"There are some men who say that prostate-induced orgasms are even more pleasurable than orgasms that occur from penile stimulation alone," Lehmiller explains. "However, scientists don't think this is because the physiology of orgasm is somehow different—rather, it might be due to heightened awareness of body sensations due to the fact that prostate-induced orgasms often involve inserting something into the rectum. In other words, having something inserted in one's anus can help to pull them out of their head and into the moment, thereby allowing them to experience orgasm more intensely."
In folks with vaginas, the anus and rectum's proximity to the internal clitoris and nerve-dense pelvic floor area are thought to be why some vagina owners can reach orgasm from anal sex alone. Anal penetration can also stimulate the A-spot and P-spot in the vagina as well. (See below!)
The A-spot is a nickname for the anterior fornix erogenous zone, a sensitive area of tissue at the end of the vaginal canal, between the cervix and the bladder. If you know where the G-spot is, move your fingers another 2 or 3 inches deeper on the same front wall of the vagina until you feel a soft and spongy area. That's your A-spot.
"It's reported that3 15% of women can achieve orgasm when this area is stimulated. Properly stroking this area that feels soft and spongy in a 'windshield wiper motion' can bring about an orgasm," says Sherry A. Ross, M.D., OB/GYN, Lady Parts cohost, and author of she-ology and she-ology, the she-quel. "It can be confusing since the A-spot may feel similar to other tissue in the vaginal canal." She recommends a sex toy to more easily reach and stimulate this area.
The O-spot is the deepest vaginal erogenous zone and can be a source of orgasmic pleasure, according to some research. It's located at the back end of the vagina between the cervix and the rectum, on the opposite side of the cervix from the A-spot. The O-spot may be "behind or underneath the cervix," Ross notes and usually requires fairly long fingers or a toy to reach. "The exact location deep inside the back of the vagina may be hard to locate, but it's thought that stimulating this area brings an orgasmic response."
In people with vaginas, the P-spot is a nickname for the posterior fornix erogenous zone, the pocket of tissue between the cervix and the rectum. There's little to no research on this area, and it may actually describe a similar area as the O-spot. Nonetheless, some people say stimulating the posterior fornix can feel good or even orgasmic.
Some people also use the term "P-spot" to describe the perineum, the diamond-shaped area between the anus and the vagina or scrotum. The perineum can be very sensitive and contribute to an orgasmic experience when stroked, particularly among people with penises. The term "P-spot" is also sometimes used to describe the prostate in people with penises, which can be stimulated anally and trigger anal orgasms. (See above.)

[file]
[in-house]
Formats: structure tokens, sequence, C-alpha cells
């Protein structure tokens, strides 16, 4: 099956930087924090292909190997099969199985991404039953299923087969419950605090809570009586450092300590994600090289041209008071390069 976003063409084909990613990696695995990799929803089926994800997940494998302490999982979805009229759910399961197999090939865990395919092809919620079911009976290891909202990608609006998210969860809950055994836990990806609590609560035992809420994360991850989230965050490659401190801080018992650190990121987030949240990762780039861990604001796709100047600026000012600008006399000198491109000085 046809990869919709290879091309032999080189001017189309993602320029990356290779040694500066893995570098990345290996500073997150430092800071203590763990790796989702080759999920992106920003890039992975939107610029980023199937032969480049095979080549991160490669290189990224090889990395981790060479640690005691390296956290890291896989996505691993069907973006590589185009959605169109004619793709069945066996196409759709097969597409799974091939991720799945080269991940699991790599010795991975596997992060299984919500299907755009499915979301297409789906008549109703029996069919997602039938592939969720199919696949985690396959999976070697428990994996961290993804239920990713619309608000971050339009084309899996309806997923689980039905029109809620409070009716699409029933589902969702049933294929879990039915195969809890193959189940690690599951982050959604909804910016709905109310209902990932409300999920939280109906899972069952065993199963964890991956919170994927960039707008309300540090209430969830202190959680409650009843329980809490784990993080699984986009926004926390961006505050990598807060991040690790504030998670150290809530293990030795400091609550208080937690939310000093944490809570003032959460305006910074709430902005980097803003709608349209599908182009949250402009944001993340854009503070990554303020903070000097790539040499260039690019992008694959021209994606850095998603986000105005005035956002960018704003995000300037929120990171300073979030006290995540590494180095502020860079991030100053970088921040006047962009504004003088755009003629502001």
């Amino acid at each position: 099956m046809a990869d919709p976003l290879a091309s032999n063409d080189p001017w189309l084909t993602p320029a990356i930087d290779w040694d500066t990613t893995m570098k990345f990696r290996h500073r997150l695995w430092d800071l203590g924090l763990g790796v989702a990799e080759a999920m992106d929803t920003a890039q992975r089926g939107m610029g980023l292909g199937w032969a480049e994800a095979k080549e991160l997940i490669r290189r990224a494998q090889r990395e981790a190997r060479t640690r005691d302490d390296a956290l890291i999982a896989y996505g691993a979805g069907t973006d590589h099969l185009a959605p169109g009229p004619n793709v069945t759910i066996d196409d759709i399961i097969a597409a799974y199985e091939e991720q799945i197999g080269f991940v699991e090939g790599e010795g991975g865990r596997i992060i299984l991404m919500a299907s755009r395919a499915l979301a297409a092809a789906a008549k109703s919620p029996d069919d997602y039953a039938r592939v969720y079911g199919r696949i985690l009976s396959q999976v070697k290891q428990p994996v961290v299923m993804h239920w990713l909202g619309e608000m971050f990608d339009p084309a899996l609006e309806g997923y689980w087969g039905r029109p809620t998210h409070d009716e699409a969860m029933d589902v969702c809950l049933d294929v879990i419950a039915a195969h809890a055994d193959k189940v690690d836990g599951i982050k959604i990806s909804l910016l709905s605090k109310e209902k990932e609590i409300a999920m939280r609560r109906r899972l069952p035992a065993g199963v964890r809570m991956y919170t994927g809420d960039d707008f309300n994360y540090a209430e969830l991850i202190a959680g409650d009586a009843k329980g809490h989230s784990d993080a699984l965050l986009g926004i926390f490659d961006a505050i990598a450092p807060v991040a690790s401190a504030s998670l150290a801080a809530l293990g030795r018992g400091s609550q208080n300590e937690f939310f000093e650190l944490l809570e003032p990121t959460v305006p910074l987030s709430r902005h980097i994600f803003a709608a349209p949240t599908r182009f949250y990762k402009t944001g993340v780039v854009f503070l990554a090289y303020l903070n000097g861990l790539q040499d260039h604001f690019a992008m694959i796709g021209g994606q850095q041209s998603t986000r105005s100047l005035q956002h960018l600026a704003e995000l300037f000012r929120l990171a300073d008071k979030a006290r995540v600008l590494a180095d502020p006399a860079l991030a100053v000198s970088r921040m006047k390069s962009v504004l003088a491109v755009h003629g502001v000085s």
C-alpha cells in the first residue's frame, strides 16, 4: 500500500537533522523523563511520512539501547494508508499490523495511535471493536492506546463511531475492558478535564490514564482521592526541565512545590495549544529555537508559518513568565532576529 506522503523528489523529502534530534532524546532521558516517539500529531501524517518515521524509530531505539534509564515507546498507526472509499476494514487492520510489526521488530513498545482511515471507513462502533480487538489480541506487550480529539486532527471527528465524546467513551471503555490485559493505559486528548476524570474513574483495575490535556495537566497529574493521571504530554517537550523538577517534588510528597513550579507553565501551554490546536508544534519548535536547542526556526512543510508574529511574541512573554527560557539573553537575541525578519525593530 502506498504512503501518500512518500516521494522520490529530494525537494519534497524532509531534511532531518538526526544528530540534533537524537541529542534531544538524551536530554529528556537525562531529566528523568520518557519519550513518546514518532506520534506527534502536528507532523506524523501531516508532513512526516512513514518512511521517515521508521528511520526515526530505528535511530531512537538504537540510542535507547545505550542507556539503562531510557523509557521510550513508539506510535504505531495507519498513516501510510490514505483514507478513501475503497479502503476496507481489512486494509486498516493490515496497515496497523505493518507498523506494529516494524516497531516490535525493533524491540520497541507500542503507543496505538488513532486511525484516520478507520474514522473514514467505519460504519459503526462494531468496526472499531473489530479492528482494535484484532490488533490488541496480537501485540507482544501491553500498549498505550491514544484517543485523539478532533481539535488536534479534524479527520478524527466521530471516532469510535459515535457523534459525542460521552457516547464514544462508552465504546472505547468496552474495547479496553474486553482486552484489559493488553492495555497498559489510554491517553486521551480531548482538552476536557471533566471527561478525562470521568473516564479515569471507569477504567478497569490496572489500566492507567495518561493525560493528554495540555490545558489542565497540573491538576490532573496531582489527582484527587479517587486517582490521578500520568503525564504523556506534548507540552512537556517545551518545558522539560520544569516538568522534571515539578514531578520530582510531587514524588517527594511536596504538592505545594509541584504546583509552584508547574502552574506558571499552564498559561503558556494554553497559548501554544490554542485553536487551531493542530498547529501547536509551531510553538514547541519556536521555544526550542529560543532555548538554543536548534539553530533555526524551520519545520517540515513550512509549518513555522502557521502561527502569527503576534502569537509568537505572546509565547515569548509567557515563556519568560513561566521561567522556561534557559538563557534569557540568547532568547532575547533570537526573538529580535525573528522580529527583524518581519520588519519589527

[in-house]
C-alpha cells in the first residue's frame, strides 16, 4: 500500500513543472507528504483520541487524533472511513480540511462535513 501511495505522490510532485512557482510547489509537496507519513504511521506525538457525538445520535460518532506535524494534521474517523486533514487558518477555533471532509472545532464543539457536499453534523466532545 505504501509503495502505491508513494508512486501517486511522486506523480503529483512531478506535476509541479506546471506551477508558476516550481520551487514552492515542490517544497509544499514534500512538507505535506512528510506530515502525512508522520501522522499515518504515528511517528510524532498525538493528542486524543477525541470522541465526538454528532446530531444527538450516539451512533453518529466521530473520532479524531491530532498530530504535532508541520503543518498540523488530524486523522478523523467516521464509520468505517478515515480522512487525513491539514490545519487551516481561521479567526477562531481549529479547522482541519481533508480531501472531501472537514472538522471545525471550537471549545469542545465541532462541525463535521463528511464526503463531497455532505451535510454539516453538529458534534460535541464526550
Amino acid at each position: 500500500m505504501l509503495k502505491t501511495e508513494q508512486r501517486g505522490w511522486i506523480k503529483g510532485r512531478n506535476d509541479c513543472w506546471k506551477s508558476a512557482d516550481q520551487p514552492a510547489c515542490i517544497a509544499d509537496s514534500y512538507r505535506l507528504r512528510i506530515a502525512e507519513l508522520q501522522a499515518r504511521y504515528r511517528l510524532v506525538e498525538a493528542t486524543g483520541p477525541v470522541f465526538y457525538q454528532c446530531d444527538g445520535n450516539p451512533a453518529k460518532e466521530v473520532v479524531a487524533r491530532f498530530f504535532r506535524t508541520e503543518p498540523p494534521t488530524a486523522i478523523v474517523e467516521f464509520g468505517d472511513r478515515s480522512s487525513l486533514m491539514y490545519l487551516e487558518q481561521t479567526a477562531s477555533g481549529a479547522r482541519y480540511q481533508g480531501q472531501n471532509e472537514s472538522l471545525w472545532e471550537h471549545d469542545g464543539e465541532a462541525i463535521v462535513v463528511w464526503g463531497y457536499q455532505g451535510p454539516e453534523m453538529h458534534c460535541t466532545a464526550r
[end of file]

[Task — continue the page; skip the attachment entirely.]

The U-spot gets its name from its location close to the urethra in people with vaginas. "The U-spot is a highly sensitive and orgasmic area of tissue located above and around the urethral opening. When this area is stimulated, there is an orgasmic response," Ross explains. For some people, moving a finger along this U-shaped area stimulates the skin covering the underside of the clitoral shaft or hood, which is part of why it feels good. Ross adds, "Since this is an area with delicate tissue, being gentle may be your best bet for a satisfying result."
Multiple orgasms is the term used to describe the experience of having more than one orgasm one after the other in a single sex session. People of all genders can have multiple orgasms, although it's significantly easier for vagina owners to have multiple orgasms because they don't have a long refractory period (aka recovery time) between orgasms like penis owners do. (Here's our guide to multiple orgasms for men.)
A squirting orgasm is an orgasm where a vagina owner ejaculates a specific type of fluid, one that has been found to have chemical properties similar to urine as well as chemical properties similar to semen. Some 69% of women have experienced squirting, according to one 2017 study, and it's likely that any person with a vagina is able to squirt. Squirting isn't always tied to an orgasm, though research suggests it's often a pleasurable experience either way. (Here's how to make someone squirt, step by step.)
A full-body orgasm is an orgasm that feels like it's rippling through the whole body or making the whole body contract. "Tingling, vibrating, expansive sensations in nongenital body parts, gigglegasms, crygasms, blissgasms, and feelings of expansiveness, peak experience, peace, and connection are all common," tantric educator Barbara Carrellas tells mbg.
Some people say cervical orgasms tend to feel more full-bodied, as do the orgasms you have after edging. Stimulating and undulating the upper body during sex can also contribute to a full-body orgasm experience.
A hands-free orgasm is any orgasm that doesn't involve using your hands. Some people use this term to specifically refer to touch-free methods—like via erotic hypnosis or virtual sex—but things like waterplay, getting off from airplane turbulence, or good ol' grinding on furniture without hands involved can all do the trick too.
Some people can orgasm from nipple play alone, also known as a nipple orgasm. Nipple stimulation activates the same nerve pathways as genital stimulation when you look at the MRI scans, so don't take breast stuff for granted during sex or masturbation.